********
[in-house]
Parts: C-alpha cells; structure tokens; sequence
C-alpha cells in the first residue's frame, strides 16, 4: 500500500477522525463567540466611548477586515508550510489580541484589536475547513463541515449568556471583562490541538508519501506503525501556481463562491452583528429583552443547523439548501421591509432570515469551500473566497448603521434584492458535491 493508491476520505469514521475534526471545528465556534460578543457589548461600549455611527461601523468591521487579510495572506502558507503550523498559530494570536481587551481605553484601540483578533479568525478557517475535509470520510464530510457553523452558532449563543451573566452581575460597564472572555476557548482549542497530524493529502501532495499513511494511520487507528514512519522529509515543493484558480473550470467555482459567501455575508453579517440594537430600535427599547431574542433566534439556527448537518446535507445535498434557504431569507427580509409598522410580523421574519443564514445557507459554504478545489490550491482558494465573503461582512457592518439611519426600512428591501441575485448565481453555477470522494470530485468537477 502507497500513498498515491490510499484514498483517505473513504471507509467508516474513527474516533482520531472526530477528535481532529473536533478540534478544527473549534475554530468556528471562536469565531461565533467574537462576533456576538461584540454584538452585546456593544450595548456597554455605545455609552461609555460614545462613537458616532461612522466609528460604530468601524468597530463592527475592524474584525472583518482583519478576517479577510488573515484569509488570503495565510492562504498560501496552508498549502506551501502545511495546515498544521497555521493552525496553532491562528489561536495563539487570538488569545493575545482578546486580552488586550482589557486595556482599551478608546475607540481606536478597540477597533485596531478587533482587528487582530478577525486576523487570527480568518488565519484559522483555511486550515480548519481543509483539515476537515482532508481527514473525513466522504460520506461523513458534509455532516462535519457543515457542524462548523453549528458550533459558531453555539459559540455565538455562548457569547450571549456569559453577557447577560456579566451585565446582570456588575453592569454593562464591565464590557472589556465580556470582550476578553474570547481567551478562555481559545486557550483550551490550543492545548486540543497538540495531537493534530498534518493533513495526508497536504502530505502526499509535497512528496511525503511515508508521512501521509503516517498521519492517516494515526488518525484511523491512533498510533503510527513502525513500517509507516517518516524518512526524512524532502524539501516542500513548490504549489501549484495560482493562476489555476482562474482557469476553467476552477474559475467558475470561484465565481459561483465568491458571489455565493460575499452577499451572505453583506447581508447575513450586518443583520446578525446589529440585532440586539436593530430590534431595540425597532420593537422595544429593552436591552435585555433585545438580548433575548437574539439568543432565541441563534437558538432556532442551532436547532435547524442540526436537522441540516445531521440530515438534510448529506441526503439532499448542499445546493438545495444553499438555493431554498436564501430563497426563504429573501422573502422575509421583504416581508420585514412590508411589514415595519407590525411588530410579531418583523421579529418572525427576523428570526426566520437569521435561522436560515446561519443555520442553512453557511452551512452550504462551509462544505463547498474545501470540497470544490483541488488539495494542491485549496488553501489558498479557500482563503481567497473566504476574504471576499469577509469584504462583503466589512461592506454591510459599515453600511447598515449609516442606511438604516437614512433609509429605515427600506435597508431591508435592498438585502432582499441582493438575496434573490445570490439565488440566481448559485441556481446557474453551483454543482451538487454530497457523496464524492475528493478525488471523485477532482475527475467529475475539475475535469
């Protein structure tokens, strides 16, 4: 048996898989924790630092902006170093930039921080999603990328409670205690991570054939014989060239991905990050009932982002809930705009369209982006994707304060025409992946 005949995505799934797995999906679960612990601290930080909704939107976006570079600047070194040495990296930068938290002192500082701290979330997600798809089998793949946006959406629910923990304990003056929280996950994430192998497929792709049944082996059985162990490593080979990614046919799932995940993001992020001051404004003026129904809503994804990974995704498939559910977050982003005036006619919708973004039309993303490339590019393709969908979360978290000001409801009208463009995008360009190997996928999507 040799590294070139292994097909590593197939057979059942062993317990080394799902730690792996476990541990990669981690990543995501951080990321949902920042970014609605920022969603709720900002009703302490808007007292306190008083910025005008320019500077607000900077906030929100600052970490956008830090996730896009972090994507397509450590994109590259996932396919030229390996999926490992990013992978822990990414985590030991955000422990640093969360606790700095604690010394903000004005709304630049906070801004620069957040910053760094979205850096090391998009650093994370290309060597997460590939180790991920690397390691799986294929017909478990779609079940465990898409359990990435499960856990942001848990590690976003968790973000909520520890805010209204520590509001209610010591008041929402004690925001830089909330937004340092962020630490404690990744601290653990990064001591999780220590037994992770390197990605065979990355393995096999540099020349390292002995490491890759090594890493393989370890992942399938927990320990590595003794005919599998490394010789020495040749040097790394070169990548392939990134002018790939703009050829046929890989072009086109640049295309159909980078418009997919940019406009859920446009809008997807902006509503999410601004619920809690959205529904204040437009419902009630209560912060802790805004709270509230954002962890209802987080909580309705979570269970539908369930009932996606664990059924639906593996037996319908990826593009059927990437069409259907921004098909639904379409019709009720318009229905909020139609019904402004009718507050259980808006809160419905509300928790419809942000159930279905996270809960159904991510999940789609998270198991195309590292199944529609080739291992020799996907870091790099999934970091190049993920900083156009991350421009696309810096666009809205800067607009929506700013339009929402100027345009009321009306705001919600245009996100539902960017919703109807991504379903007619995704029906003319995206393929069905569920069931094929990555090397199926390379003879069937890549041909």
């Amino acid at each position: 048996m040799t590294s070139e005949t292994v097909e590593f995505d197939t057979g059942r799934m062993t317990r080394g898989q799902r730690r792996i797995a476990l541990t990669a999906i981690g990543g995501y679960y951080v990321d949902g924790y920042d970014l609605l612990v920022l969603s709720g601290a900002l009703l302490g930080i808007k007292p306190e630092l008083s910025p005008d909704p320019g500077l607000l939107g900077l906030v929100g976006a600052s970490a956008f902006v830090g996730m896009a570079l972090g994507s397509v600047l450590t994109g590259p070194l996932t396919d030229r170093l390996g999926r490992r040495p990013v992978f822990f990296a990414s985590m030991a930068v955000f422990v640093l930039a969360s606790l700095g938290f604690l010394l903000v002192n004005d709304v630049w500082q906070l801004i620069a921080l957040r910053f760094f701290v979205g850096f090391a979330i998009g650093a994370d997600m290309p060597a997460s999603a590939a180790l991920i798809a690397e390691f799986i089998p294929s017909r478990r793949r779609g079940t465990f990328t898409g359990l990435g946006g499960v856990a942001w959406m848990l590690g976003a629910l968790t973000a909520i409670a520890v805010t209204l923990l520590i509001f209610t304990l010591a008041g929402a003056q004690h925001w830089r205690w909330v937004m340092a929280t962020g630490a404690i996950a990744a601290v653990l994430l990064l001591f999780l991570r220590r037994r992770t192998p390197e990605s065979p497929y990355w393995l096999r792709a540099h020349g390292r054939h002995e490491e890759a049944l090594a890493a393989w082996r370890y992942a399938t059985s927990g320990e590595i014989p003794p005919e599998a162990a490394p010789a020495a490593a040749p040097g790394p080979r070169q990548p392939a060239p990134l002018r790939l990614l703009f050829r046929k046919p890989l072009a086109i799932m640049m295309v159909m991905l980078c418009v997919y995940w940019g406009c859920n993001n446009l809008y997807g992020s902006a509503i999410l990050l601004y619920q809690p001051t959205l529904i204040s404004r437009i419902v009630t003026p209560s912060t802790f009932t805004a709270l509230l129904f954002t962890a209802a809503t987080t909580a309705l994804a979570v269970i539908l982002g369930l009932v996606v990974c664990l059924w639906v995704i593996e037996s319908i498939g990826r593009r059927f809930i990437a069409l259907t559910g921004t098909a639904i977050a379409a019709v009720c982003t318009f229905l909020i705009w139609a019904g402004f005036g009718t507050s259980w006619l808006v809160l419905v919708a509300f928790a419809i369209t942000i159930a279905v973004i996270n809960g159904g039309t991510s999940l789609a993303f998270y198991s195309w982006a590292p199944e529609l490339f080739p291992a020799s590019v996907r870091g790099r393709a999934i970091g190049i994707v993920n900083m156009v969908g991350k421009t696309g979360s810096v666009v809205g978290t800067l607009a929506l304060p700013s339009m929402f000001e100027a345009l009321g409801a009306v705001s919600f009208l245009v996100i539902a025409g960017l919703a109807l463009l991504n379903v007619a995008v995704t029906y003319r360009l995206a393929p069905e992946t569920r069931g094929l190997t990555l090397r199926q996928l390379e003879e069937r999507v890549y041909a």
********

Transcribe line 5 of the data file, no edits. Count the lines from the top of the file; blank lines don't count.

């Amino acid at each position: 048996m040799t590294s070139e005949t292994v097909e590593f995505d197939t057979g059942r799934m062993t317990r080394g898989q799902r730690r792996i797995a476990l541990t990669a999906i981690g990543g995501y679960y951080v990321d949902g924790y920042d970014l609605l612990v920022l969603s709720g601290a900002l009703l302490g930080i808007k007292p306190e630092l008083s910025p005008d909704p320019g500077l607000l939107g900077l906030v929100g976006a600052s970490a956008f902006v830090g996730m896009a570079l972090g994507s397509v600047l450590t994109g590259p070194l996932t396919d030229r170093l390996g999926r490992r040495p990013v992978f822990f990296a990414s985590m030991a930068v955000f422990v640093l930039a969360s606790l700095g938290f604690l010394l903000v002192n004005d709304v630049w500082q906070l801004i620069a921080l957040r910053f760094f701290v979205g850096f090391a979330i998009g650093a994370d997600m290309p060597a997460s999603a590939a180790l991920i798809a690397e390691f799986i089998p294929s017909r478990r793949r779609g079940t465990f990328t898409g359990l990435g946006g499960v856990a942001w959406m848990l590690g976003a629910l968790t973000a909520i409670a520890v805010t209204l923990l520590i509001f209610t304990l010591a008041g929402a003056q004690h925001w830089r205690w909330v937004m340092a929280t962020g630490a404690i996950a990744a601290v653990l994430l990064l001591f999780l991570r220590r037994r992770t192998p390197e990605s065979p497929y990355w393995l096999r792709a540099h020349g390292r054939h002995e490491e890759a049944l090594a890493a393989w082996r370890y992942a399938t059985s927990g320990e590595i014989p003794p005919e599998a162990a490394p010789a020495a490593a040749p040097g790394p080979r070169q990548p392939a060239p990134l002018r790939l990614l703009f050829r046929k046919p890989l072009a086109i799932m640049m295309v159909m991905l980078c418009v997919y995940w940019g406009c859920n993001n446009l809008y997807g992020s902006a509503i999410l990050l601004y619920q809690p001051t959205l529904i204040s404004r437009i419902v009630t003026p209560s912060t802790f009932t805004a709270l509230l129904f954002t962890a209802a809503t987080t909580a309705l994804a979570v269970i539908l982002g369930l009932v996606v990974c664990l059924w639906v995704i593996e037996s319908i498939g990826r593009r059927f809930i990437a069409l259907t559910g921004t098909a639904i977050a379409a019709v009720c982003t318009f229905l909020i705009w139609a019904g402004f005036g009718t507050s259980w006619l808006v809160l419905v919708a509300f928790a419809i369209t942000i159930a279905v973004i996270n809960g159904g039309t991510s999940l789609a993303f998270y198991s195309w982006a590292p199944e529609l490339f080739p291992a020799s590019v996907r870091g790099r393709a999934i970091g190049i994707v993920n900083m156009v969908g991350k421009t696309g979360s810096v666009v809205g978290t800067l607009a929506l304060p700013s339009m929402f000001e100027a345009l009321g409801a009306v705001s919600f009208l245009v996100i539902a025409g960017l919703a109807l463009l991504n379903v007619a995008v995704t029906y003319r360009l995206a393929p069905e992946t569920r069931g094929l190997t990555l090397r199926q996928l390379e003879e069937r999507v890549y041909a």